Subscribe to receive articles by email
Several months have passed since I published anything on the venerable Bhartruhari. In this installment, I present one of my all-time favourites from Neeti Shataka. Nindantu neeti nipunah yadi vaa stunvantu | Lakshmiih samaavishatu gacchatu vaa yatheshtam || Adya eva
Great men are known for greater quirks. So it is with Karunanidhi–I leave his greatness to both your imagination and evaluation. A brief background before this. In the Hindu tradition, one of the ways greatness is measured is by suffixing
I’m pretty sure this singular piece by Jawed Naqvi has given multiple orgasms to the worthies in our secular intelligentsia. He writes from Pakistan, and in the article, doesn’t merely parrot the same fantasy tales that our eminences call history.
First, credit where it is due: sincere thanks to my all-knowing Twitter friends Gopi and Ranganaathan for bringing this to my attention. Preface A certain Father Dominic Emmanuel seems to have taken it upon himself to educate the Honourable Justices
This is the reason people like Annie shouldn’t be allowed inside temples. And lest anybody jump at me for making “communal” references, I hereby state unequivocally, that the above statement applies to everybody, irrespective of their religion.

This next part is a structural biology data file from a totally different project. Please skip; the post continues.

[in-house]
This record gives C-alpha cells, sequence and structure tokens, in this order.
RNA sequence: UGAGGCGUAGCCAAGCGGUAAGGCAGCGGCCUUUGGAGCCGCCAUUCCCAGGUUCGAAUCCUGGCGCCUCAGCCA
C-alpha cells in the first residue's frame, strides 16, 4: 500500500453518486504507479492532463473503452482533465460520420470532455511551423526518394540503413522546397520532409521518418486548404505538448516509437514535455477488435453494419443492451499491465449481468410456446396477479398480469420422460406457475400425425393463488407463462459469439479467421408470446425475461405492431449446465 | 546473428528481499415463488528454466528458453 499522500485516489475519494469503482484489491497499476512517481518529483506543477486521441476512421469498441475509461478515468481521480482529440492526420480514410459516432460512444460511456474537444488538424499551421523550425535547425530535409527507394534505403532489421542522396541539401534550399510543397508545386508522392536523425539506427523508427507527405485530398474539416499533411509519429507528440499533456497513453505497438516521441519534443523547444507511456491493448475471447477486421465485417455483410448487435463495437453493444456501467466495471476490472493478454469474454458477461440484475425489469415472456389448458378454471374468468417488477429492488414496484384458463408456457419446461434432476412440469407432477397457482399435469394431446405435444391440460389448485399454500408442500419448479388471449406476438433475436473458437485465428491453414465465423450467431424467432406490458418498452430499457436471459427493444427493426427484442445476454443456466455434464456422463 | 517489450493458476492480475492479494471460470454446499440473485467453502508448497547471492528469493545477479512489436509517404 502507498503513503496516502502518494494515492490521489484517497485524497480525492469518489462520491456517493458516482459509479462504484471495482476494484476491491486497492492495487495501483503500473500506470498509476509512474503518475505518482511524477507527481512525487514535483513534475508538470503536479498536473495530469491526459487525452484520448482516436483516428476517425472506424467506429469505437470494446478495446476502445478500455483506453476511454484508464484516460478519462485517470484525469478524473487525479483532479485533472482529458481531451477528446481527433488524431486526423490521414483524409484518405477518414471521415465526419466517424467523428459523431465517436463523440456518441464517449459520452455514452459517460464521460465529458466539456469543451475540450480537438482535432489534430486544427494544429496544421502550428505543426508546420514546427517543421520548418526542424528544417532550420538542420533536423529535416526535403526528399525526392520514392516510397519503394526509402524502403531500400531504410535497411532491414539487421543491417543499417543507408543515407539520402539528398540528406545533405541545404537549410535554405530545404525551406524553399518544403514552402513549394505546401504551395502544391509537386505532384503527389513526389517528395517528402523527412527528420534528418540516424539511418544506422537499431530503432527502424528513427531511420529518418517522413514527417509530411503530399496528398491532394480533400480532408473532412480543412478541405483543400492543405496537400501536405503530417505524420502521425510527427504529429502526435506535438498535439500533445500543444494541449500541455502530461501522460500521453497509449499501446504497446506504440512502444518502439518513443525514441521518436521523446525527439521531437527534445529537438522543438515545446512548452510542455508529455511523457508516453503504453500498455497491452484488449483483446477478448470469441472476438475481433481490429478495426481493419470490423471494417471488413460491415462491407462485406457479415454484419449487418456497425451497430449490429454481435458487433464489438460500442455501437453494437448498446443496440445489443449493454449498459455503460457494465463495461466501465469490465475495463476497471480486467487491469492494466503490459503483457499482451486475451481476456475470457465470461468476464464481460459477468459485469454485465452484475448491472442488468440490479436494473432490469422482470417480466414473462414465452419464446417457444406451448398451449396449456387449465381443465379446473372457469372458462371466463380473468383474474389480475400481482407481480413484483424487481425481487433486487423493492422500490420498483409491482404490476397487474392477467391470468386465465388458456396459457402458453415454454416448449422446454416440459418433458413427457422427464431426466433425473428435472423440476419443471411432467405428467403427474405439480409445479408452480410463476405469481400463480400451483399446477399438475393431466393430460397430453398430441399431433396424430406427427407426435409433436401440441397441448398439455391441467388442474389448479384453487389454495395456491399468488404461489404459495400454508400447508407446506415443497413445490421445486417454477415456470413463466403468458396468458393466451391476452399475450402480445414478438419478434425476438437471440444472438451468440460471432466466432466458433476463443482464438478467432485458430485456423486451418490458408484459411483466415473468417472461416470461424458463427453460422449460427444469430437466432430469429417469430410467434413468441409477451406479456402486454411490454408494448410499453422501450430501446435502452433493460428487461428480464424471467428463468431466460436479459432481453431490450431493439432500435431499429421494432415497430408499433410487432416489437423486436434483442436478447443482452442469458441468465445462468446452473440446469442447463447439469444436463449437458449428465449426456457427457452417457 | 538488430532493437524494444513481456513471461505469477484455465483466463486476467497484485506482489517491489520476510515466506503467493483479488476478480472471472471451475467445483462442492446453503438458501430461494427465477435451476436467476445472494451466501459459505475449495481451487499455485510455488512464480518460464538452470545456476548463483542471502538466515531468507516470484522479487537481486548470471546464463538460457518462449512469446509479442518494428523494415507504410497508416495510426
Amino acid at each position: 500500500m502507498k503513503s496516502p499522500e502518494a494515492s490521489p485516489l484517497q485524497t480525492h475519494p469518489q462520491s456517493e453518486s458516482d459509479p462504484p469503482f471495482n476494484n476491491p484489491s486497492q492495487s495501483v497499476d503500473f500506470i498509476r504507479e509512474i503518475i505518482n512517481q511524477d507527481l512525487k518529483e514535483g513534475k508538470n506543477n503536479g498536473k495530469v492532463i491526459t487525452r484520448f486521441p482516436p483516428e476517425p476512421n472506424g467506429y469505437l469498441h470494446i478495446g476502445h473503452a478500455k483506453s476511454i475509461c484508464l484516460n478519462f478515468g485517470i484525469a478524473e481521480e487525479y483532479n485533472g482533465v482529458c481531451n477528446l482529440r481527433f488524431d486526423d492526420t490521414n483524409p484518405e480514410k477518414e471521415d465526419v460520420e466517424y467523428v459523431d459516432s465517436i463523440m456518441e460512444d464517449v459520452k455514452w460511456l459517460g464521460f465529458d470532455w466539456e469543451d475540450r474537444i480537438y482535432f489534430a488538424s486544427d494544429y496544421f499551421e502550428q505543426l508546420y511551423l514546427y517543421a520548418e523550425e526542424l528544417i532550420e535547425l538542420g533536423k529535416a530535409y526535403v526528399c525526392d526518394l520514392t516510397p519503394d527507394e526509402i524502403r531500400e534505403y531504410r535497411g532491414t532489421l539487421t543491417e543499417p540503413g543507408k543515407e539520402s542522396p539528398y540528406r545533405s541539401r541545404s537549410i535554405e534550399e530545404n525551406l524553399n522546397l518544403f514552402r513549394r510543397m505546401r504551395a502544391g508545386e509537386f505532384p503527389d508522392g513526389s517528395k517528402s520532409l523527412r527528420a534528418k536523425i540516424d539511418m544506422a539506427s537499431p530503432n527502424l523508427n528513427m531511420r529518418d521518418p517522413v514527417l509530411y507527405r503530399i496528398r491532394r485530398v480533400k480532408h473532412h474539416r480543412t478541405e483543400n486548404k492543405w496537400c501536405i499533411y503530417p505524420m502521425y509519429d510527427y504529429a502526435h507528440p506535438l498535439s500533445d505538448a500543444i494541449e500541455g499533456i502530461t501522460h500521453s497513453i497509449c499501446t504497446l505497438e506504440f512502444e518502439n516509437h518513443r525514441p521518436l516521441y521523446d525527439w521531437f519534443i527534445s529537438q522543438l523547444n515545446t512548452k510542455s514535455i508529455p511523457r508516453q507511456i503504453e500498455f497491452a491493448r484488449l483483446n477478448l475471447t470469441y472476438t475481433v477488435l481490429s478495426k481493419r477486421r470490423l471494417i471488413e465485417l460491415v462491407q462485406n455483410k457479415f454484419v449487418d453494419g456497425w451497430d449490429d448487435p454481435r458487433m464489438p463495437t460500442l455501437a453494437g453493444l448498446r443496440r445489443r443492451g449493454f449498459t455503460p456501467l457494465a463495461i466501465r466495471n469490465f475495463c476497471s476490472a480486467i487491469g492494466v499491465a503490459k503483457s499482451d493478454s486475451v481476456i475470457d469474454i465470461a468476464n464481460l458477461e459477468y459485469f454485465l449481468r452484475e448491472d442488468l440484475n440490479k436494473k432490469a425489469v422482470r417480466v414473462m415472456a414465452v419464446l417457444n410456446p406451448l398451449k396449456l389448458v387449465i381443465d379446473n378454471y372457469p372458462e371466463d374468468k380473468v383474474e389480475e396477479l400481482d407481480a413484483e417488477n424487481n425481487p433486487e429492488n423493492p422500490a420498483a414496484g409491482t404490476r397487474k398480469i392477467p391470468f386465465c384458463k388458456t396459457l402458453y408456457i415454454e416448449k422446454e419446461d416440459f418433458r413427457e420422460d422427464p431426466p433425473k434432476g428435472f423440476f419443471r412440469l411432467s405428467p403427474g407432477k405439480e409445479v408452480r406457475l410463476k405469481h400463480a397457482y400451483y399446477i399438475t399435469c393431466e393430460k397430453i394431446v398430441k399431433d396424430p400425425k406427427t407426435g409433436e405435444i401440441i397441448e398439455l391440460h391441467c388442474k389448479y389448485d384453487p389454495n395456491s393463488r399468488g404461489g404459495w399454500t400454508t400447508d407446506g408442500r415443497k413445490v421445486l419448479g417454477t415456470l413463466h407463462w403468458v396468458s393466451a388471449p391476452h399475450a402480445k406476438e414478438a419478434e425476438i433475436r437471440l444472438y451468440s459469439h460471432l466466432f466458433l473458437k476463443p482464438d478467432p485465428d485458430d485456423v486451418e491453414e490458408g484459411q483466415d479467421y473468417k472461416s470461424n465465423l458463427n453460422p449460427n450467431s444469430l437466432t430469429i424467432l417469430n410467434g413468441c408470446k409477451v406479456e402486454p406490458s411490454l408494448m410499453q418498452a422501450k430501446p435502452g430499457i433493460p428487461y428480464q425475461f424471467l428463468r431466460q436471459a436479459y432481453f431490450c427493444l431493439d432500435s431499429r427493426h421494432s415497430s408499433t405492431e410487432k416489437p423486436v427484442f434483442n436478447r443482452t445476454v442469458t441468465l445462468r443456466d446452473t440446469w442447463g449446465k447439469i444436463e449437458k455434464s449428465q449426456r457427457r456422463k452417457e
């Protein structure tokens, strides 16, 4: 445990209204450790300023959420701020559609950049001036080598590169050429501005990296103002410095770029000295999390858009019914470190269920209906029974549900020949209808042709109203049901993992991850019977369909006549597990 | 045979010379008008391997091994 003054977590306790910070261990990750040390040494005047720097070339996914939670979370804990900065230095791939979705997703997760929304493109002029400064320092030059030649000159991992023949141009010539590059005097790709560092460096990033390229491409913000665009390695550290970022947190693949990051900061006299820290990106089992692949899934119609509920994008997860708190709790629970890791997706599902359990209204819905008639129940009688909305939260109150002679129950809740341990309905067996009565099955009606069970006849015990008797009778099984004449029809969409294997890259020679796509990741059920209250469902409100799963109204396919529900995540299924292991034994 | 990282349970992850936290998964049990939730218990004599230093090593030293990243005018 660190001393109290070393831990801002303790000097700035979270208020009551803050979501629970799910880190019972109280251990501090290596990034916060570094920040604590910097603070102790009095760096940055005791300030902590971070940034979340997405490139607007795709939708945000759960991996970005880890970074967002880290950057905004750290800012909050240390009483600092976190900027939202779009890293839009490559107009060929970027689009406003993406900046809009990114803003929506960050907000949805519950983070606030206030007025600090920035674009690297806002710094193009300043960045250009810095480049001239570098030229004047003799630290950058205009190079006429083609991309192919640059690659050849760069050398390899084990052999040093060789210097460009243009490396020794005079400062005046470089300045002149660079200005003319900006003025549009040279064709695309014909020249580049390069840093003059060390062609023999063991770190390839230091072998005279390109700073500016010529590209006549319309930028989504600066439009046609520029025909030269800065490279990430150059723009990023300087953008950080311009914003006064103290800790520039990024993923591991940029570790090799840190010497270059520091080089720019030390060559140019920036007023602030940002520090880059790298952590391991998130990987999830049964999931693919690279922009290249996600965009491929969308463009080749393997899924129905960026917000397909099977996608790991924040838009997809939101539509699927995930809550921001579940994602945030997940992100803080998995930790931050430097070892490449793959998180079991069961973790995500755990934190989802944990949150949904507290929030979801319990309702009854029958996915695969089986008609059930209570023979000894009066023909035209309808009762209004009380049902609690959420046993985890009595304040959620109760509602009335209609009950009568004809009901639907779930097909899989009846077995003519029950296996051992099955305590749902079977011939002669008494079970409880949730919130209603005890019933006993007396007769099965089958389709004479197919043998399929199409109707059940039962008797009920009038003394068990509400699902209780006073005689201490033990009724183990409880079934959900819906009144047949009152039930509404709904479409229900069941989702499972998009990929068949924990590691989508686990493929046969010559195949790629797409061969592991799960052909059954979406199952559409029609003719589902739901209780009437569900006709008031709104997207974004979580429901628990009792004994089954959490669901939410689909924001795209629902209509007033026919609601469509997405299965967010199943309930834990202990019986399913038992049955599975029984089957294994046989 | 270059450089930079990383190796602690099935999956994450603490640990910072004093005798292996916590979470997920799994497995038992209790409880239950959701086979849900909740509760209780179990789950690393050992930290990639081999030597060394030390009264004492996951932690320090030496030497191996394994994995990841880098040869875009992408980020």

Preface Among others, Buddha both upheld and clarified the concept of Yagna in language that laymen could comprehend. This goes contrary to the widespread belief that Buddha condemned the concept of Yagna as we shall see later in this essay.
Read Field Notes 1 and 2. In the first part, I mentioned that monuments “represent vibrant showcases of the deep commitment, which a nation displays in preserving the memory of people and places these nations have much to be proud
Head over to this great piece by Mukta Raut. …I have observed that of all the religious communities, Hindus are the most clueless about their religion. I went to a convent school. We had a Moral Science period where the
Gross generalizations about a country, a people, and a culture are humourous when done in the lighter vein. In most other cases, they are appalling. If you wonder why Westerners/foreigners are so ill-educated about India, articles like this is the
Pankaj Mishra returns to this blog after a longish absence. His column reviews two books (THE SUBTLE BODY: The Story of Yoga in America, Stefanie Syman and THE GREAT OOM The Improbable Birth of Yoga in America, Robert Love) and
A judge makes a valid observation rooted in India’s timeless tradition. Hours later, as expected, the entire weight of the secular sections falls upon him. The secular sections are alarmed that this statement will hurt the sentiments of the minorities.
This post is partly my response to an offline discussion I had with a blogger I admire, whose original post trigged this response. Jagadish writes: This makes it even tougher to explain how dark-skinned chaps became heroes in the epics